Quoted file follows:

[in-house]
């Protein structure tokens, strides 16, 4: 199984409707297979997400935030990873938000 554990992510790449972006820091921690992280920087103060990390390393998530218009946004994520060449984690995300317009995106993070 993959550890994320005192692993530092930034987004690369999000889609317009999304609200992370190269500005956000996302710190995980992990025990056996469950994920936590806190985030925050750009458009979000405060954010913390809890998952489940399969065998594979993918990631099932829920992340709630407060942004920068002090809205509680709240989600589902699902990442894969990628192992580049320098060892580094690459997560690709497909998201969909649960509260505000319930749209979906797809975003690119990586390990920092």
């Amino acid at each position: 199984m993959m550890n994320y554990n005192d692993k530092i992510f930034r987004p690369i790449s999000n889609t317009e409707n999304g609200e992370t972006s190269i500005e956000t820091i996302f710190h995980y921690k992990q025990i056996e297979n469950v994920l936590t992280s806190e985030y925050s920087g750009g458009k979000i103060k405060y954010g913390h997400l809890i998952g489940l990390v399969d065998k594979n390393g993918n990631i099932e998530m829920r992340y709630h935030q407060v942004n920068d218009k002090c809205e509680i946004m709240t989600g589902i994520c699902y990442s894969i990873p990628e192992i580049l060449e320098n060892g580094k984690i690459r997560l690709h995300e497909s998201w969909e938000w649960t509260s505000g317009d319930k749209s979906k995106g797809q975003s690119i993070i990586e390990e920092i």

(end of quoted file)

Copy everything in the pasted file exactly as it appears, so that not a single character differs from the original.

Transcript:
[in-house]
């Protein structure tokens, strides 16, 4: 199984409707297979997400935030990873938000 554990992510790449972006820091921690992280920087103060990390390393998530218009946004994520060449984690995300317009995106993070 993959550890994320005192692993530092930034987004690369999000889609317009999304609200992370190269500005956000996302710190995980992990025990056996469950994920936590806190985030925050750009458009979000405060954010913390809890998952489940399969065998594979993918990631099932829920992340709630407060942004920068002090809205509680709240989600589902699902990442894969990628192992580049320098060892580094690459997560690709497909998201969909649960509260505000319930749209979906797809975003690119990586390990920092």
């Amino acid at each position: 199984m993959m550890n994320y554990n005192d692993k530092i992510f930034r987004p690369i790449s999000n889609t317009e409707n999304g609200e992370t972006s190269i500005e956000t820091i996302f710190h995980y921690k992990q025990i056996e297979n469950v994920l936590t992280s806190e985030y925050s920087g750009g458009k979000i103060k405060y954010g913390h997400l809890i998952g489940l990390v399969d065998k594979n390393g993918n990631i099932e998530m829920r992340y709630h935030q407060v942004n920068d218009k002090c809205e509680i946004m709240t989600g589902i994520c699902y990442s894969i990873p990628e192992i580049l060449e320098n060892g580094k984690i690459r997560l690709h995300e497909s998201w969909e938000w649960t509260s505000g317009d319930k749209s979906k995106g797809q975003s690119i993070i990586e390990e920092i």